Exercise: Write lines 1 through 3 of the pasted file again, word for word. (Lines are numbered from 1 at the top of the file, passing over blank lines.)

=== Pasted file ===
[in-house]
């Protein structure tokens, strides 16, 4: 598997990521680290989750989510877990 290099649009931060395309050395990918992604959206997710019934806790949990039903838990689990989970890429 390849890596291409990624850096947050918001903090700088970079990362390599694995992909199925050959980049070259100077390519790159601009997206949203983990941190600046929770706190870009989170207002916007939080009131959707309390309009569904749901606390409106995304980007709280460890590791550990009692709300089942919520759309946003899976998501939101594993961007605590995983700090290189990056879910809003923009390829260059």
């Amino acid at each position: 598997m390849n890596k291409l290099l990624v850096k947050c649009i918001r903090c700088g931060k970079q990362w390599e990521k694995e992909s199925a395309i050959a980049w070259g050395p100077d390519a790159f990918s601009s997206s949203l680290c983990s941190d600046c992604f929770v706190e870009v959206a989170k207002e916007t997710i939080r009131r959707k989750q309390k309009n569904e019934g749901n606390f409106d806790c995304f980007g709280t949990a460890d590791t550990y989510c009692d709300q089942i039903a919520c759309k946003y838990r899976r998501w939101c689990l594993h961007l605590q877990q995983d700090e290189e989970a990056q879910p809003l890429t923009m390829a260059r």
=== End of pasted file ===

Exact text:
[in-house]
């Protein structure tokens, strides 16, 4: 598997990521680290989750989510877990 290099649009931060395309050395990918992604959206997710019934806790949990039903838990689990989970890429 390849890596291409990624850096947050918001903090700088970079990362390599694995992909199925050959980049070259100077390519790159601009997206949203983990941190600046929770706190870009989170207002916007939080009131959707309390309009569904749901606390409106995304980007709280460890590791550990009692709300089942919520759309946003899976998501939101594993961007605590995983700090290189990056879910809003923009390829260059």
């Amino acid at each position: 598997m390849n890596k291409l290099l990624v850096k947050c649009i918001r903090c700088g931060k970079q990362w390599e990521k694995e992909s199925a395309i050959a980049w070259g050395p100077d390519a790159f990918s601009s997206s949203l680290c983990s941190d600046c992604f929770v706190e870009v959206a989170k207002e916007t997710i939080r009131r959707k989750q309390k309009n569904e019934g749901n606390f409106d806790c995304f980007g709280t949990a460890d590791t550990y989510c009692d709300q089942i039903a919520c759309k946003y838990r899976r998501w939101c689990l594993h961007l605590q877990q995983d700090e290189e989970a990056q879910p809003l890429t923009m390829a260059r």